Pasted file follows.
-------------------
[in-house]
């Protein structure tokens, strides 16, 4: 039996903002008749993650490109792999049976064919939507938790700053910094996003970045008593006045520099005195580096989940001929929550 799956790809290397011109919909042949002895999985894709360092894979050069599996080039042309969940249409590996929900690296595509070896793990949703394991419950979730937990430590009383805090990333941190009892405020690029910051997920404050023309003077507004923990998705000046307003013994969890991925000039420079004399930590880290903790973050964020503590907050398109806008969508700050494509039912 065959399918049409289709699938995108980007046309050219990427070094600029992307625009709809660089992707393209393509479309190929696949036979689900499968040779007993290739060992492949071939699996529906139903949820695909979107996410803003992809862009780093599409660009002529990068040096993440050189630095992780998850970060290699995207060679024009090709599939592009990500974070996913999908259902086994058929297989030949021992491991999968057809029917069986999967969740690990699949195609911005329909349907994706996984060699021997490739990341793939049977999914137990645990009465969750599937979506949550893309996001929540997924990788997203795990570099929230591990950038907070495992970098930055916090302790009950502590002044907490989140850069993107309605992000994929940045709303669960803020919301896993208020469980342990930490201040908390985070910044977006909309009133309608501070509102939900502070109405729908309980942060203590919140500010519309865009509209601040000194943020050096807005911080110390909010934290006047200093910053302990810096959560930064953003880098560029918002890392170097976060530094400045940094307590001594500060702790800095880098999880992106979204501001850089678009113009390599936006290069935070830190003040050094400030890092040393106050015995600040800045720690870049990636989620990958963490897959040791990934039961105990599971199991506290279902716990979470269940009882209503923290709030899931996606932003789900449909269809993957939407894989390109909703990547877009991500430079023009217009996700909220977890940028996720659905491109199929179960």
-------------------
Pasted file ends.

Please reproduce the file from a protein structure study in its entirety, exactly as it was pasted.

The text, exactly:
[in-house]
């Protein structure tokens, strides 16, 4: 039996903002008749993650490109792999049976064919939507938790700053910094996003970045008593006045520099005195580096989940001929929550 799956790809290397011109919909042949002895999985894709360092894979050069599996080039042309969940249409590996929900690296595509070896793990949703394991419950979730937990430590009383805090990333941190009892405020690029910051997920404050023309003077507004923990998705000046307003013994969890991925000039420079004399930590880290903790973050964020503590907050398109806008969508700050494509039912 065959399918049409289709699938995108980007046309050219990427070094600029992307625009709809660089992707393209393509479309190929696949036979689900499968040779007993290739060992492949071939699996529906139903949820695909979107996410803003992809862009780093599409660009002529990068040096993440050189630095992780998850970060290699995207060679024009090709599939592009990500974070996913999908259902086994058929297989030949021992491991999968057809029917069986999967969740690990699949195609911005329909349907994706996984060699021997490739990341793939049977999914137990645990009465969750599937979506949550893309996001929540997924990788997203795990570099929230591990950038907070495992970098930055916090302790009950502590002044907490989140850069993107309605992000994929940045709303669960803020919301896993208020469980342990930490201040908390985070910044977006909309009133309608501070509102939900502070109405729908309980942060203590919140500010519309865009509209601040000194943020050096807005911080110390909010934290006047200093910053302990810096959560930064953003880098560029918002890392170097976060530094400045940094307590001594500060702790800095880098999880992106979204501001850089678009113009390599936006290069935070830190003040050094400030890092040393106050015995600040800045720690870049990636989620990958963490897959040791990934039961105990599971199991506290279902716990979470269940009882209503923290709030899931996606932003789900449909269809993957939407894989390109909703990547877009991500430079023009217009996700909220977890940028996720659905491109199929179960």